Our CEO, Heini Karppinen, wrote about maker culture in school and youth work for Verke’s publication “Maker activities in youth work”. Most of this blog text is an excerpt of the original text in publication, and the link to the whole text can be found below.
People have always used their hands to make things, both because their circumstances have made it necessary and simply because it gives them pleasure. Even if you could obtain everything you need without actually making anything yourself, it might not increase your satisfaction in life.
Maker culture is perceived as DIY culture on the surface. What sets maker culture apart from the traditional culture of crafts is that the artistic and creative elements are often complemented by digital components. The global economy and the latest technologies are utilised in learning and networking as well as in production and distribution. Interest in maker culture has grown as technology has become more affordable and accessible. Equipment that is now within the reach of hobbyists can be used to carry out projects that were previously restricted to the realm of professionals.
In recent years, trends such as doing things yourself, appreciating traditional manual skills, artisanal products, hyperlocality, voluntary simplicity and environmental awareness have risen in popularity in general and also among young people. The emergence of these trends is reflected in arenas such as social media aesthetics and blogs. The boundaries related to skills and competencies are being knocked down by combining creativity, art and engineering.
Whether we like it or not, technology and the media play a major role in our culture, and it’s not always easy to define them as separate phenomena. Increasingly affordable technology makes new things possible while the media constantly demands new types of content. The term “prosumer” (“producer” + “consumer”) coined by the futurist Alvin Toffler reflects the trend of the consumer playing a dual role by also being one of the producers of a service. The link between this trend and maker culture is obvious.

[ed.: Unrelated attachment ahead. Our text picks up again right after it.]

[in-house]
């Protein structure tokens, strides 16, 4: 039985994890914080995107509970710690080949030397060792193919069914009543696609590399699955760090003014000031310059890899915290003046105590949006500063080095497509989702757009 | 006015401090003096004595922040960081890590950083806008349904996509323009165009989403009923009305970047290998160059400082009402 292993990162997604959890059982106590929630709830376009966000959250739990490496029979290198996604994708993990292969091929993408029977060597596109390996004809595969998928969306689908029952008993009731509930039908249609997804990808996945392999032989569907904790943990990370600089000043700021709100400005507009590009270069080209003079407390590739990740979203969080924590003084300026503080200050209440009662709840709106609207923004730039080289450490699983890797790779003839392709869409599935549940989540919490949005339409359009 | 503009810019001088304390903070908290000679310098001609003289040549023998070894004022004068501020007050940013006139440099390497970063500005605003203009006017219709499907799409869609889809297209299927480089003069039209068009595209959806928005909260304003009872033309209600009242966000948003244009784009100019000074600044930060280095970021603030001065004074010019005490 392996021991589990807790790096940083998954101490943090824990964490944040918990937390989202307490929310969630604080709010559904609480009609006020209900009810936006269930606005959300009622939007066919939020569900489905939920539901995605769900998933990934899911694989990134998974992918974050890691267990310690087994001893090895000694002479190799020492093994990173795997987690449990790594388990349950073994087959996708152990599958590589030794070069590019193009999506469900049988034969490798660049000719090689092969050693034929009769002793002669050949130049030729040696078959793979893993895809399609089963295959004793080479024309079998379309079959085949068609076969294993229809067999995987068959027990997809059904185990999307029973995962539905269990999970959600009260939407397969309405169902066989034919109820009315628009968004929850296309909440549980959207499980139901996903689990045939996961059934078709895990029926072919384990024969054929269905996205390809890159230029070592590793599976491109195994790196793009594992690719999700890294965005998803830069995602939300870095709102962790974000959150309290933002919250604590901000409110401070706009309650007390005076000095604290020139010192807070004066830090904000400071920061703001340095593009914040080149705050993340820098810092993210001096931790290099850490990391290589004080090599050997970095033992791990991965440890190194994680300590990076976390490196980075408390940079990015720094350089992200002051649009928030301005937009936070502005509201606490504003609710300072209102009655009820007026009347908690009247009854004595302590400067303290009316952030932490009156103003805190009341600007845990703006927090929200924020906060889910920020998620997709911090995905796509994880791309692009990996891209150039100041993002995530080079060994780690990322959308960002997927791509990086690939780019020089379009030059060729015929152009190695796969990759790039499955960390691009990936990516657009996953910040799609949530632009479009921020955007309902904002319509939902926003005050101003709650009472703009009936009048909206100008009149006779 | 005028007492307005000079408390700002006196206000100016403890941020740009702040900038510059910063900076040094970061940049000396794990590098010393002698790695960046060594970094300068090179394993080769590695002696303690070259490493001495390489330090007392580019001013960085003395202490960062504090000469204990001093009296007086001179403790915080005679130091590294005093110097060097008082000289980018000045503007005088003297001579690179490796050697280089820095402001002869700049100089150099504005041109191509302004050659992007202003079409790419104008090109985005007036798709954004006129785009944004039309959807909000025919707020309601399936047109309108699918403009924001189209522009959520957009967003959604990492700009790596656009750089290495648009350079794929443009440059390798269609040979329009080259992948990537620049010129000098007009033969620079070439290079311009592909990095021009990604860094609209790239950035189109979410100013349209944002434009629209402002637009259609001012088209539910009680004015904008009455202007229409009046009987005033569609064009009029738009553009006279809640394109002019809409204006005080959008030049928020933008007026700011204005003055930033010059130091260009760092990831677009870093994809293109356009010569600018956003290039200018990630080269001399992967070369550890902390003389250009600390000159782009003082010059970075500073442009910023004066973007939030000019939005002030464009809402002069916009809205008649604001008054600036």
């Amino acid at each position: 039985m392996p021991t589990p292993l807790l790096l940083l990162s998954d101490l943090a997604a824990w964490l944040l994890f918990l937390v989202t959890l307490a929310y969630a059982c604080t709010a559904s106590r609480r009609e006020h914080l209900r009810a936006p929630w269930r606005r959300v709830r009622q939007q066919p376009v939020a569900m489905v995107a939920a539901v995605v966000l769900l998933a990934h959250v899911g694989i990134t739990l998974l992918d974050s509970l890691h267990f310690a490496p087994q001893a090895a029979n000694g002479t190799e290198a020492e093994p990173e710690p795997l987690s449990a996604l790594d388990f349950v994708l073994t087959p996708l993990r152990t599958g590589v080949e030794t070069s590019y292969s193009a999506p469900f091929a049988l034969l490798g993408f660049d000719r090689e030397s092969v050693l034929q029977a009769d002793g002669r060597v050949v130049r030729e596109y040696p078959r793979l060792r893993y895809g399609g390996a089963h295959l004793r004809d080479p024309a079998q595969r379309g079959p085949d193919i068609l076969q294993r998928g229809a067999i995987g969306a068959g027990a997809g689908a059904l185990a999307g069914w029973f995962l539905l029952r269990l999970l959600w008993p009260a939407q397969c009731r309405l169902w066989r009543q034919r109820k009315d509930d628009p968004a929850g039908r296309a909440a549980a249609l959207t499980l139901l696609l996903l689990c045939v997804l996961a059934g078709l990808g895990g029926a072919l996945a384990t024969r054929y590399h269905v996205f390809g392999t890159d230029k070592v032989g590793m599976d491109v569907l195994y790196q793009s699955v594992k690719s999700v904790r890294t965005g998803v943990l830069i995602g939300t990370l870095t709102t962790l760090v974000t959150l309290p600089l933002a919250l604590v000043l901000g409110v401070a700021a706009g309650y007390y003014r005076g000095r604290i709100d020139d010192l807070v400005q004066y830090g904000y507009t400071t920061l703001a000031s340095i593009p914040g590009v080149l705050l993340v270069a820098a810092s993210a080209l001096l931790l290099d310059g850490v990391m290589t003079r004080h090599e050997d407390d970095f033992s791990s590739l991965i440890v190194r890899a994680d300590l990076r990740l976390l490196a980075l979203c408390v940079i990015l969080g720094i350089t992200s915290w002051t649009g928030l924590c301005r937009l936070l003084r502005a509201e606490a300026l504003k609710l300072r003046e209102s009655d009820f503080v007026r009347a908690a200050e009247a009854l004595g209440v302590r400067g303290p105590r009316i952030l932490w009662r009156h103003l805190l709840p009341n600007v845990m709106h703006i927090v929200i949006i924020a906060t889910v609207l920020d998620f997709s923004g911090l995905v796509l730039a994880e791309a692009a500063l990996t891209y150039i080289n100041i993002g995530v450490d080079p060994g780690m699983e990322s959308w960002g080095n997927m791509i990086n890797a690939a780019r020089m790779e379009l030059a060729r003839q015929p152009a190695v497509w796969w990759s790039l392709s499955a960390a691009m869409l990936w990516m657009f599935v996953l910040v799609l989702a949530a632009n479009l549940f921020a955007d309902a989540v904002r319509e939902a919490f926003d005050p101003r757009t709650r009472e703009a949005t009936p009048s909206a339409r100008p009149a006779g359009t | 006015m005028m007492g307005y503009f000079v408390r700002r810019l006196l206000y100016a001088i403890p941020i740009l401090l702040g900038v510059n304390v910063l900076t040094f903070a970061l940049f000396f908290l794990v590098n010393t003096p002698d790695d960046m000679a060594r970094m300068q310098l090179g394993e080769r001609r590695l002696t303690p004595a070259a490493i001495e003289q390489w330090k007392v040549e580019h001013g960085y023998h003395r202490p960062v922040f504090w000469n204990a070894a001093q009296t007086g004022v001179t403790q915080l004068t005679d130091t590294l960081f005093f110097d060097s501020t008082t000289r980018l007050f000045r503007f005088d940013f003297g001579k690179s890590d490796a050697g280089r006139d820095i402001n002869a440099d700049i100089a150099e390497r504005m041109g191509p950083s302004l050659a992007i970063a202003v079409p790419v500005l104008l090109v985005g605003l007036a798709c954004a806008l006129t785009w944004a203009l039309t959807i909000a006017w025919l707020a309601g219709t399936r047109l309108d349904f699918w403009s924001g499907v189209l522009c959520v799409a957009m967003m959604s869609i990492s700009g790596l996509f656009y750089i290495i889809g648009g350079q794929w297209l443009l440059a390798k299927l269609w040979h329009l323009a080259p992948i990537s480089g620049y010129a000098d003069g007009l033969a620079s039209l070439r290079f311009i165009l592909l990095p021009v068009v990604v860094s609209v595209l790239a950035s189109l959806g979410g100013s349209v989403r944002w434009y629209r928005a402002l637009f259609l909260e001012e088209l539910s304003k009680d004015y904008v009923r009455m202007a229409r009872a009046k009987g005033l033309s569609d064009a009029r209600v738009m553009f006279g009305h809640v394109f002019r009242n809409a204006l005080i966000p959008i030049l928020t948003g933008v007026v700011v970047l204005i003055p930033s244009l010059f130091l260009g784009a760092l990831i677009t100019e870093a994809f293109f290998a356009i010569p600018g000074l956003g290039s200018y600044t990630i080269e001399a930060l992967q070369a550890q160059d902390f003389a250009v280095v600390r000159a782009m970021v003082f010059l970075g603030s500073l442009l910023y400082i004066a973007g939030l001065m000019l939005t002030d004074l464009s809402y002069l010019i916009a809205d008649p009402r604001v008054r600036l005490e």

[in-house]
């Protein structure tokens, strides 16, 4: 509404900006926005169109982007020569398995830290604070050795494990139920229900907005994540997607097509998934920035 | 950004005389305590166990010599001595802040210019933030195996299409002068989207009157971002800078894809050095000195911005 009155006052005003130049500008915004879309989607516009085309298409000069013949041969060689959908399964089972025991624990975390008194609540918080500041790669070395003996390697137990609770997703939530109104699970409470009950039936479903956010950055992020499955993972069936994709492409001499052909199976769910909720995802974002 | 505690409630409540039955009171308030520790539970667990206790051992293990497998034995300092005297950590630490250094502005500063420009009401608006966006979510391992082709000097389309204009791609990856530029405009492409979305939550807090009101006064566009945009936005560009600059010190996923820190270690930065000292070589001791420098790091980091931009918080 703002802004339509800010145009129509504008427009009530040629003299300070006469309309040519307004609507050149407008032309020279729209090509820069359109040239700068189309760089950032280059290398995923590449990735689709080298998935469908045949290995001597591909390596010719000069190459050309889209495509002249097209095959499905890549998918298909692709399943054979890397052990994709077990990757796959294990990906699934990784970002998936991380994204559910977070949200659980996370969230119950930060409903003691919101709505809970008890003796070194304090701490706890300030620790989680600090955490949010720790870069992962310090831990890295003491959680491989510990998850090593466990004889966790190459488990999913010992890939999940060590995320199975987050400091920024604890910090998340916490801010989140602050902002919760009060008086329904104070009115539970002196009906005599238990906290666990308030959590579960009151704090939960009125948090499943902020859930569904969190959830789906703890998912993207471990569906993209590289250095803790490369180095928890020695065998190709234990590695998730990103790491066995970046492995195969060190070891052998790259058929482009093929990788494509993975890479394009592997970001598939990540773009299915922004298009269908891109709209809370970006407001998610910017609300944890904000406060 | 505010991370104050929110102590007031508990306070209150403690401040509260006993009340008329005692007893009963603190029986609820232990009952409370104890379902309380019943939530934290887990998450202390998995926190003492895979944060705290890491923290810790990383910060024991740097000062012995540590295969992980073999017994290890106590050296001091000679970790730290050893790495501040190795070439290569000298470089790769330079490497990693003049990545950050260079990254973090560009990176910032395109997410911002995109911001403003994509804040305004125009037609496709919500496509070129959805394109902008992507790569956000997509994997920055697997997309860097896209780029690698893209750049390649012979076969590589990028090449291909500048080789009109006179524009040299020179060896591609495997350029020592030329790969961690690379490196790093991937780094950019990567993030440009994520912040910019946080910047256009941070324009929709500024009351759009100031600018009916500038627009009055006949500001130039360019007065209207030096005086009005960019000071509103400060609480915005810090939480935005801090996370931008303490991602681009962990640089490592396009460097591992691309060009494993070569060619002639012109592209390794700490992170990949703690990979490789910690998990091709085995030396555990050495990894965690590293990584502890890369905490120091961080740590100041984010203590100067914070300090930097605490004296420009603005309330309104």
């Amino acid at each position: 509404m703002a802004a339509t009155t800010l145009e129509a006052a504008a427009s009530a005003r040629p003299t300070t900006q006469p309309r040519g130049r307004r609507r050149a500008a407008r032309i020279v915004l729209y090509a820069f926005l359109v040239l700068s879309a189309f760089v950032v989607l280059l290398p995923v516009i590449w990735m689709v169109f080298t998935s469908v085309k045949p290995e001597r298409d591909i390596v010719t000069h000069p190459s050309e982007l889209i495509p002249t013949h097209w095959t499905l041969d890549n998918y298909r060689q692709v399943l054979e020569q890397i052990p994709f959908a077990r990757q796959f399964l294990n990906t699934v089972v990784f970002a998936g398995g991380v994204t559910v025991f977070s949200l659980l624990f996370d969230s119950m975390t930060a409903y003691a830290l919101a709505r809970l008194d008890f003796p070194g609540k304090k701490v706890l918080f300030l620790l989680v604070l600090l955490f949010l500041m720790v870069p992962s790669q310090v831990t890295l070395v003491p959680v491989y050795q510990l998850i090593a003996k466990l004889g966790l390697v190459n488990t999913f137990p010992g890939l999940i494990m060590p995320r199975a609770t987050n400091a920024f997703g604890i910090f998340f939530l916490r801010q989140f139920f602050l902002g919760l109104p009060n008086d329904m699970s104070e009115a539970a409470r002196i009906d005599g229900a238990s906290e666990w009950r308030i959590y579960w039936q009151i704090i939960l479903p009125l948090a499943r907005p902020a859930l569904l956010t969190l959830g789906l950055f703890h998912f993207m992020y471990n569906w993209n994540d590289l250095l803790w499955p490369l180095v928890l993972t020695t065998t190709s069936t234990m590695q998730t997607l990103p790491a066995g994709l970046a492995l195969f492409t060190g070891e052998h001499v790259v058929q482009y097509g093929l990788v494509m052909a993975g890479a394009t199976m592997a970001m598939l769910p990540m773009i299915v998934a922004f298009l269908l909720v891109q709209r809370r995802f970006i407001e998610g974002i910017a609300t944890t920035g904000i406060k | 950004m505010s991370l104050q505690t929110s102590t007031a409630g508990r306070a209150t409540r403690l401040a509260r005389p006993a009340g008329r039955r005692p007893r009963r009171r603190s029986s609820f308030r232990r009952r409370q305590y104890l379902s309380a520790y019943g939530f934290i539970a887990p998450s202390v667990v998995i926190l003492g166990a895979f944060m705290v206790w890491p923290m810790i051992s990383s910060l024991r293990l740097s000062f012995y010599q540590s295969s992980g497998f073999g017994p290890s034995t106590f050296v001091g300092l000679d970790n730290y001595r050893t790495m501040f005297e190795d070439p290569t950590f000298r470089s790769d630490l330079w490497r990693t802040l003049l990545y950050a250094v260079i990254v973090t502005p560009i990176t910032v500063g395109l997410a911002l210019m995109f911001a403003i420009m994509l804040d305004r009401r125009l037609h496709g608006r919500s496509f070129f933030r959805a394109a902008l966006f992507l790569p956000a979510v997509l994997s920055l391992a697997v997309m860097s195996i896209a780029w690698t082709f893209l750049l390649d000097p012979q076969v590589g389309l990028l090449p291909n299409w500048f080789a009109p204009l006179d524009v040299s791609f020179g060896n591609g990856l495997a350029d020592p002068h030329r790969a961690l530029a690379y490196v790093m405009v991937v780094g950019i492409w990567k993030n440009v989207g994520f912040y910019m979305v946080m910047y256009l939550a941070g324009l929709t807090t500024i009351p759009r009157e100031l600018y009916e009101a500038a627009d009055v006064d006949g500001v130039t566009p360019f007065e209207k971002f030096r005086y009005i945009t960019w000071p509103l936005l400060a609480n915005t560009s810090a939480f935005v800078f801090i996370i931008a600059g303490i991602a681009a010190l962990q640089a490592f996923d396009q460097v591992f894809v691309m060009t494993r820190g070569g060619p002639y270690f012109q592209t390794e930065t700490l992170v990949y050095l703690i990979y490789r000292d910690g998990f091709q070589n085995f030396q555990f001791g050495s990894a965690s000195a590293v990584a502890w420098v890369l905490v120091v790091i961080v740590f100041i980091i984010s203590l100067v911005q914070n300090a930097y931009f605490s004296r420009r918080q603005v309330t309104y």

With today’s technology and media leading to a convergence of the roles of producer and consumer, the significance of large organisations is changing regardless of their resources. Open technology, open data, open science, open learning opportunities and open makerspaces are some of the many possibilities created by the sharing economy. This sea of opportunities can be navigated by anyone, and you don’t need a lot of money to do it.
Maker culture not only promotes creative activity, prototyping and innovation, but it also has social advantages. Maker culture aims to increase the use of open technologies and equal opportunities in learning, self-expression and building confidence. This means that maker culture is a potentially valuable proposition from the perspectives of education, school and youth work. How can we make it possible for all young people to have that initial first-hand experience of digital maker activities and problem solving?
In our experience, the best way to bring maker culture into the lives of young people is instructor-led but largely independent project work done in collaboration with others. An enthusiastic instructor makes learning more effective, which is why our primary focus is on the training of teachers and instructors. It has been particularly rewarding to follow the joint courses of teachers of different subjects, which allow each participant to take advantage of their special expertise. One of our courses combined music and visual arts teaching with the programming of images and sound.
Game made in Mehackit’s visual arts programming course
By its nature, technology-oriented project work is a shared learning experience for the instructor as well as the young participant. The goal is not to have the teacher know the solution to every problem that comes up. This can be a valuable new insight for the young person as well as the instructor. In working life, projects often involve creating something new, and the project manager’s job is not to know the answer to every question, but rather to enable good working conditions for the team members, motivate them to forge ahead and inspire them to learn new things together.”
Mehackit Atelier is a solution for any educator, who wants to include maker culture in their teaching – it offers tools and materials for creative technology education without the need to be a programming expert. You can get familiar with Atelier here!
Source: Verke, 2019. “Maker activities in youth work”, pages 21-27. Available in: https://www.verke.org/verke/publications/?lang=en